The link between justice and climate change is becoming increasingly prominent in public debates on climate policy. This clear and concise philosophical introduction to climate justice addresses the hot topic of climate change as a moral challenge.
Using engaging everyday examples the authors address the core arguments by providing a comprehensive and balanced overview of this heated debate, enabling students and practitioners to think critically about the subject area and to promote discussion on questions such as:
With chapter summaries, illustrative examples and suggestions for further reading, this book is an ideal introduction for students in political philosophy, applied ethics and environmental ethics, as well as for practitioners working on one of the most urgent issues of our time.
"This book does an admirable job of guiding us through the maze of moral issues surrounding climate change. Its lucid style and use of examples from everyday life pin down the really important questions, and map out the philosophical territory to date around them. This is a perfect introduction to the complexities of climate change as the biggest moral challenge humanity has ever faced."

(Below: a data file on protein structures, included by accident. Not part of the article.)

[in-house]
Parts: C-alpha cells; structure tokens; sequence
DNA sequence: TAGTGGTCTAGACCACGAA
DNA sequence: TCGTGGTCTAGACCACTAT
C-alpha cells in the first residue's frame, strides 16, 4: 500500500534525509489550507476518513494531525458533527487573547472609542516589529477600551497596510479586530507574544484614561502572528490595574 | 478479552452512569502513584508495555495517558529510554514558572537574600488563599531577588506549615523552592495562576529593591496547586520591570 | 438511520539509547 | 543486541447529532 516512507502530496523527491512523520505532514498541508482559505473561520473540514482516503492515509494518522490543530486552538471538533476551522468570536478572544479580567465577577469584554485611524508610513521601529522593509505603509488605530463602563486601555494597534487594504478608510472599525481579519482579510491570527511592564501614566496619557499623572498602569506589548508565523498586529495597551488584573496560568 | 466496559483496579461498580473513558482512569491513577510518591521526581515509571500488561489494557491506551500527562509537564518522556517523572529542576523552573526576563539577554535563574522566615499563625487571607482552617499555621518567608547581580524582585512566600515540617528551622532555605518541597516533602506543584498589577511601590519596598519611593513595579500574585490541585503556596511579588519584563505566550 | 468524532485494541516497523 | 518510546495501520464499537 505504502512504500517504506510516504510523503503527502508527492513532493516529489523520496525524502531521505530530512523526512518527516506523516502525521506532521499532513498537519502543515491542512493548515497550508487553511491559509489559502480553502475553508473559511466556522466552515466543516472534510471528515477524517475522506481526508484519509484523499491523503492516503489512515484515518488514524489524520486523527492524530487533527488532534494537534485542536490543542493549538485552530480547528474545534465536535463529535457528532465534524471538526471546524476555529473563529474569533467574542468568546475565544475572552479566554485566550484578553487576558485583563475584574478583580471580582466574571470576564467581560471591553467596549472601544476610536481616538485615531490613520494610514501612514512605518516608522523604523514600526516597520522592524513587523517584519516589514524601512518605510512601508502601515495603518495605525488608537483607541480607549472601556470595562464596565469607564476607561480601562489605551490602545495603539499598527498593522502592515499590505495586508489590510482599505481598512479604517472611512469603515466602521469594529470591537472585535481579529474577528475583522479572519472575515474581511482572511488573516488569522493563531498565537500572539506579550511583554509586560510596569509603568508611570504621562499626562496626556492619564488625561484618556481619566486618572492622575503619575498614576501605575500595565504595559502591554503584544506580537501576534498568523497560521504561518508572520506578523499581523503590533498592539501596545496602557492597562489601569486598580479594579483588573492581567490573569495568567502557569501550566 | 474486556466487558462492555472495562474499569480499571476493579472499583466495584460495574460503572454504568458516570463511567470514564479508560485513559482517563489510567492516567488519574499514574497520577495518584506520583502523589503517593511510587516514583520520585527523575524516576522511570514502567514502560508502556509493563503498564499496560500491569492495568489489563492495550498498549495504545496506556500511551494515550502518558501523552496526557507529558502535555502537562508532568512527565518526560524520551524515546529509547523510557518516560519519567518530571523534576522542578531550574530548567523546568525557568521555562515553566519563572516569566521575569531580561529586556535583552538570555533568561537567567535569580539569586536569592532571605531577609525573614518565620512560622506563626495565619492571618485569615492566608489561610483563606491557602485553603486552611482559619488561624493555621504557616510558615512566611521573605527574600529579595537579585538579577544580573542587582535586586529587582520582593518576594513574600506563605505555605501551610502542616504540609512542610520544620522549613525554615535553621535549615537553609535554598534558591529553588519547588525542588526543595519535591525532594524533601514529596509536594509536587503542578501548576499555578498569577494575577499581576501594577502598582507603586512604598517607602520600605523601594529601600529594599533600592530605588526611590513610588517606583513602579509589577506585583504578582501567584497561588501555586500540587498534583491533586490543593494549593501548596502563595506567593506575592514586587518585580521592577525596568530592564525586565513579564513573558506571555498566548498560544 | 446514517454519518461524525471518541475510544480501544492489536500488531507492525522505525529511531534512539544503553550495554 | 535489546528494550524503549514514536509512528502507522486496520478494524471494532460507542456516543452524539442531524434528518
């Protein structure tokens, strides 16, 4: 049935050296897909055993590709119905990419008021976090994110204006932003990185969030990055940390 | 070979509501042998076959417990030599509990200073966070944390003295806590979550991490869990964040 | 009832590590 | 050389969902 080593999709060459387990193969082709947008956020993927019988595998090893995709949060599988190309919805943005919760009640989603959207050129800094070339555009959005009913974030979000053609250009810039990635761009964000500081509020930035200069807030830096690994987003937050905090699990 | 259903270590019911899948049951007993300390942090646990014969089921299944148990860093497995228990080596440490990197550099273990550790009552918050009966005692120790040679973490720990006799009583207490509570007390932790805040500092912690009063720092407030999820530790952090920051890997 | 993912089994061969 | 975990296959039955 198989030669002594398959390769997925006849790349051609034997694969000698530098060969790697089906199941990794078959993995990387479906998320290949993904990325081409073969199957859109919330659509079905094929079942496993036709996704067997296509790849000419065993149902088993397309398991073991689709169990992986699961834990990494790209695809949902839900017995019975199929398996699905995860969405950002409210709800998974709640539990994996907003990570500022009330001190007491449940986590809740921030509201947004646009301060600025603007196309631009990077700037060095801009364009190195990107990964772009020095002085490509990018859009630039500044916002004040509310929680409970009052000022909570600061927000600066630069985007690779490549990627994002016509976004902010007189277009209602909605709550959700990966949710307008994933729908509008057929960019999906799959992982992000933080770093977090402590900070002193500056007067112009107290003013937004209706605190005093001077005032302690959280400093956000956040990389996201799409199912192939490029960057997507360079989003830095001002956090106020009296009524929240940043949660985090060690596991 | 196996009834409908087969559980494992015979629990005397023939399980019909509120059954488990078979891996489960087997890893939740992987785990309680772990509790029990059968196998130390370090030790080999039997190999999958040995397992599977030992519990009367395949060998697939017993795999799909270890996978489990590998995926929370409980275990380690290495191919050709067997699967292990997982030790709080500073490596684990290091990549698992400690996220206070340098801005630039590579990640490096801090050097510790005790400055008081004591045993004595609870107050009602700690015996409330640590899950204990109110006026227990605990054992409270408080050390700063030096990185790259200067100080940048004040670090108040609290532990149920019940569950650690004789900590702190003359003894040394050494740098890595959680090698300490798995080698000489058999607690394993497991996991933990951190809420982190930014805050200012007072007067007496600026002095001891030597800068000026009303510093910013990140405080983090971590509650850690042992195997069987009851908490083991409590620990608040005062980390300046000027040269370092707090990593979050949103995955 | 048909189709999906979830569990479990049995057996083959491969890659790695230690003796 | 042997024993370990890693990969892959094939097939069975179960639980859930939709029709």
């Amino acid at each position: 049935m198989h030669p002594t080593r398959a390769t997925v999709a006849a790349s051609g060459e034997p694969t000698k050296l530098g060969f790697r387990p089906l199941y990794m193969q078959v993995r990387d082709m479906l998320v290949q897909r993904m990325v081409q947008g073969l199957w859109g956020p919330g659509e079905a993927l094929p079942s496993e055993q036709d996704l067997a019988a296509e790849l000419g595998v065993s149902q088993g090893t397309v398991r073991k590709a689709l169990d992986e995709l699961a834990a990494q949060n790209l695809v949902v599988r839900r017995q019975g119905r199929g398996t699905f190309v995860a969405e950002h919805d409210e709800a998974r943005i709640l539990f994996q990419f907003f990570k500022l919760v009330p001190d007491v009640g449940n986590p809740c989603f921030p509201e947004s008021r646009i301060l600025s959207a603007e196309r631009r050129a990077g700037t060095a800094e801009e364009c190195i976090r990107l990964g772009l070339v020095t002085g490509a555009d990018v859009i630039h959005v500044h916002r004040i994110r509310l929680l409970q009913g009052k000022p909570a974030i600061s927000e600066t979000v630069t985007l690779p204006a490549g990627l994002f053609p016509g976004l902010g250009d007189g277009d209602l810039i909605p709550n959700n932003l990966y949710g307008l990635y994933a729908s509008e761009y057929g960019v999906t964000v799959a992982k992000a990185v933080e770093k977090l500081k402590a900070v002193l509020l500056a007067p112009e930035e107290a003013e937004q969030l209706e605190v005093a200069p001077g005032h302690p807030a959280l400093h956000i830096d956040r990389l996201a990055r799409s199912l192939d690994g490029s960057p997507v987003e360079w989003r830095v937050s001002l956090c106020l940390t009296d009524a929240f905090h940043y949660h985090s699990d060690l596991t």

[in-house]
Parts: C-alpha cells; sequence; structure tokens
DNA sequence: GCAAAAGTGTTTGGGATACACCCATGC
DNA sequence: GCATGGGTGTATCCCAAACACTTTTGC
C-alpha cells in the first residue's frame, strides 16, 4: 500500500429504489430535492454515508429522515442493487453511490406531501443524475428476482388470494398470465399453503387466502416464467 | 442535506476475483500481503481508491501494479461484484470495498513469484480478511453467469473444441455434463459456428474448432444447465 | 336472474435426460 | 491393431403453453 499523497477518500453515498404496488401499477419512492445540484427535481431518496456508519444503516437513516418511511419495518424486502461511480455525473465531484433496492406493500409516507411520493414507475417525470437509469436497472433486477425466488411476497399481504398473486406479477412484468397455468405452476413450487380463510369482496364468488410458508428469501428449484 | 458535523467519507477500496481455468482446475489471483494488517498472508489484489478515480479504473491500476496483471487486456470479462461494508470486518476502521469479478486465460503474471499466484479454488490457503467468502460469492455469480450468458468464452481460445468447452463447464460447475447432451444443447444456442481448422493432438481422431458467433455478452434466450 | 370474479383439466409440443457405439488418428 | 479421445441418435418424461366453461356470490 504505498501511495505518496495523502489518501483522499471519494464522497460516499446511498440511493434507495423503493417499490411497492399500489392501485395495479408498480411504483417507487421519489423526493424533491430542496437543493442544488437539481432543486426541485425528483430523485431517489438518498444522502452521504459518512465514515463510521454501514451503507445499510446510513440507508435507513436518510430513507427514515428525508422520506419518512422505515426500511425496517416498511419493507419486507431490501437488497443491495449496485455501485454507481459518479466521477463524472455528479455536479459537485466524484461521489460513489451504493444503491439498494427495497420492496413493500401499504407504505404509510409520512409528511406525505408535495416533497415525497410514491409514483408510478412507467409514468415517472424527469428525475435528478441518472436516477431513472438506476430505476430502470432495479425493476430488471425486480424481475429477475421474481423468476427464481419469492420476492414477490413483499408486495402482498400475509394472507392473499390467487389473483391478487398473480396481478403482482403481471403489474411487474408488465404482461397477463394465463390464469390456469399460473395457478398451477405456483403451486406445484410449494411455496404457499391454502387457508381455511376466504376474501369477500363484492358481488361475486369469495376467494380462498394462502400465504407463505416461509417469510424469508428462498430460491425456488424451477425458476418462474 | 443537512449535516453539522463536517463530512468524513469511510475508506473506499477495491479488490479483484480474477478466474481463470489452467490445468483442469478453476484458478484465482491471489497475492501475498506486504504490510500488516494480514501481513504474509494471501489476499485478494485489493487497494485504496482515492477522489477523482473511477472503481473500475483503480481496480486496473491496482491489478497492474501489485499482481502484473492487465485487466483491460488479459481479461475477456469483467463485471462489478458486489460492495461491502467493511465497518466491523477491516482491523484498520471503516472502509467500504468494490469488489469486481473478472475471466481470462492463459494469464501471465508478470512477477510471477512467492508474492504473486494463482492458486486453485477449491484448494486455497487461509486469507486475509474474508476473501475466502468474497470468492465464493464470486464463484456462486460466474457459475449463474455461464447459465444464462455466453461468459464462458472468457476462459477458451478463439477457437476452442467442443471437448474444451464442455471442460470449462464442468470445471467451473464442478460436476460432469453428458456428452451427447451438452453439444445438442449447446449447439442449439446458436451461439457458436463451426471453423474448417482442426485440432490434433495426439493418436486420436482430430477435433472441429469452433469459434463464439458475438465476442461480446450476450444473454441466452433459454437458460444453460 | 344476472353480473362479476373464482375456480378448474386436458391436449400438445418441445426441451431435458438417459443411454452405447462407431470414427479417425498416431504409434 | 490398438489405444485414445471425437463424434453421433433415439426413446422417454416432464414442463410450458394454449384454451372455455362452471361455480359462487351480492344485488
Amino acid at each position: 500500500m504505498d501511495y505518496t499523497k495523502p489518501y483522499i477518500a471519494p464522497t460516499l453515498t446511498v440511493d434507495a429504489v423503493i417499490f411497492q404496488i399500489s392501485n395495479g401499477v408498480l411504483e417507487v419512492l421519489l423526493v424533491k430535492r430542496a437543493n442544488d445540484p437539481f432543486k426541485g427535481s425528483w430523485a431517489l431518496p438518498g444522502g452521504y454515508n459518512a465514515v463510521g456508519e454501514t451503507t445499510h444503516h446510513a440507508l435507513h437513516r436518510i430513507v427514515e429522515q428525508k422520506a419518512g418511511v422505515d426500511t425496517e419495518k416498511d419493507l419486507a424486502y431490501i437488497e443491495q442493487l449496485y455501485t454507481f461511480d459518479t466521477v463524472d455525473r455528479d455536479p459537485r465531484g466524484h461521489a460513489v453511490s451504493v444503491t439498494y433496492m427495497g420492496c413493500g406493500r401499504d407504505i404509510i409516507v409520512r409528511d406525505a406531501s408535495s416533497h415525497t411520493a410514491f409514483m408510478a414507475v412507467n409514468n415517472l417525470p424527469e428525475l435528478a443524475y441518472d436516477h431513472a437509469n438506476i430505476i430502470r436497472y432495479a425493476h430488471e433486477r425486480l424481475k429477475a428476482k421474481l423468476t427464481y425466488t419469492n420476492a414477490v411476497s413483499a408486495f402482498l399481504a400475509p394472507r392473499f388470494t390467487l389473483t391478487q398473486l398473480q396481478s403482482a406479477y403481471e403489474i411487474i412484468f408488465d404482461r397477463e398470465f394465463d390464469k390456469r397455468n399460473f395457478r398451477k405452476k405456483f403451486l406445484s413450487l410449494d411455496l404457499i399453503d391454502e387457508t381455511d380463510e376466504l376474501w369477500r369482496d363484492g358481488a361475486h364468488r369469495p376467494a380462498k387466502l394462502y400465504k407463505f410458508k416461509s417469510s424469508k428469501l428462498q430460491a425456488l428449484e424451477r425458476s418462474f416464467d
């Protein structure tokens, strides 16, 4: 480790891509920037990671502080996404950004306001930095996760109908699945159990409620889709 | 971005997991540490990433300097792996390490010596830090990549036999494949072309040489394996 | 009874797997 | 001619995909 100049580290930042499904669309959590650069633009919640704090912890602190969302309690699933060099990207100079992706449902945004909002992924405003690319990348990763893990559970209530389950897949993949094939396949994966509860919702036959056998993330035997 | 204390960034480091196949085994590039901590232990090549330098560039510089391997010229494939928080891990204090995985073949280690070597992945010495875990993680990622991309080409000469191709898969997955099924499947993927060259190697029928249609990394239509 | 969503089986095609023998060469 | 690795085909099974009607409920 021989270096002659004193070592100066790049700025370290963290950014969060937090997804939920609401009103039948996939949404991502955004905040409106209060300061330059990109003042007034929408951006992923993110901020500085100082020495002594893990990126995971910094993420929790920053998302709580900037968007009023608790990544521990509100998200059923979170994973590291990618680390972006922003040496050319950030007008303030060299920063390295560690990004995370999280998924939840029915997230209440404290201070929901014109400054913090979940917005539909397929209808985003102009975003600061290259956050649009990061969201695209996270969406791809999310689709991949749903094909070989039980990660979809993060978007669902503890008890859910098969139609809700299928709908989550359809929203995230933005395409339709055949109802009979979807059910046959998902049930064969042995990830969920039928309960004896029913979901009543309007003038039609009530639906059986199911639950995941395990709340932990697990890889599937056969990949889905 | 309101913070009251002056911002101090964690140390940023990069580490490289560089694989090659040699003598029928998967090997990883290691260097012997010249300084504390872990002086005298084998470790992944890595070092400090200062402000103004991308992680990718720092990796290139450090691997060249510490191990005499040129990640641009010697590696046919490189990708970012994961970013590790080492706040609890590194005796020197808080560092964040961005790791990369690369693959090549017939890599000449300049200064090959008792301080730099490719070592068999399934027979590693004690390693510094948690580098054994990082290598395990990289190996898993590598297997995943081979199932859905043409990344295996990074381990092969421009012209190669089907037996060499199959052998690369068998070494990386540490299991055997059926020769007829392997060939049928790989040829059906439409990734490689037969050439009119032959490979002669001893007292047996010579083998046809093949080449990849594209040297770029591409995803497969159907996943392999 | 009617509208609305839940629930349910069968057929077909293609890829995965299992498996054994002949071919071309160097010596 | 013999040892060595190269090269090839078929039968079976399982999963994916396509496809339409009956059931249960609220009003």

Catriona McKinnon, University of Reading, UK
1 Climate Change as an Ethical Challenge
Part I Do We Need To Do Anything at All? Moral Justification of the Need to Act
2 Three Reasons for Skepticism About the Duty to Mitigate Climate Change
3 Fundamental Doubts about Our Responsibility for the Future
4 Mitigation, Adaptation, or Climate Engineering—Do Many Roads Lead to the Desired Goal?
Part II How Much Do We Need to Do? Intergenerational Justice
5 Equality for Our Descendants
6 More for Our Descendants
7 Enough for Our Descendants
8 Uncertainty and the Precautionary Principle
9 Inequality and an Interim Conclusion
Part III How Should We Assign Responsibility? Global Justice
10 The Greatest Redistribution in Human History
11 Grandfathering: To Those Who Have, More Shall Be Given
12 The Polluter Pays Principle: Taking Responsibility for One’s Actions
13 The Beneficiary Pays Principle: Those Who Benefit Must Pay
14 The Ability-to-Pay Principle: To Each According to Her Means
15 Emissions Egalitarianism: Dividing up the Cake Equally
16 A Far-Reaching Proposal
Part IV From Ethical Theory to Political Practice
17 Non-ideal Theory: What to Do When Others Fail to Comply?
18 Population, Technology, Affluence: Three Strategies for Reducing Emissions
19 The Market for Emissions: A Modern Sale of Indulgences?
20 Procedural Justice: Democracy in Times of Climate Change
21 Looking Back and Checking Up With Reality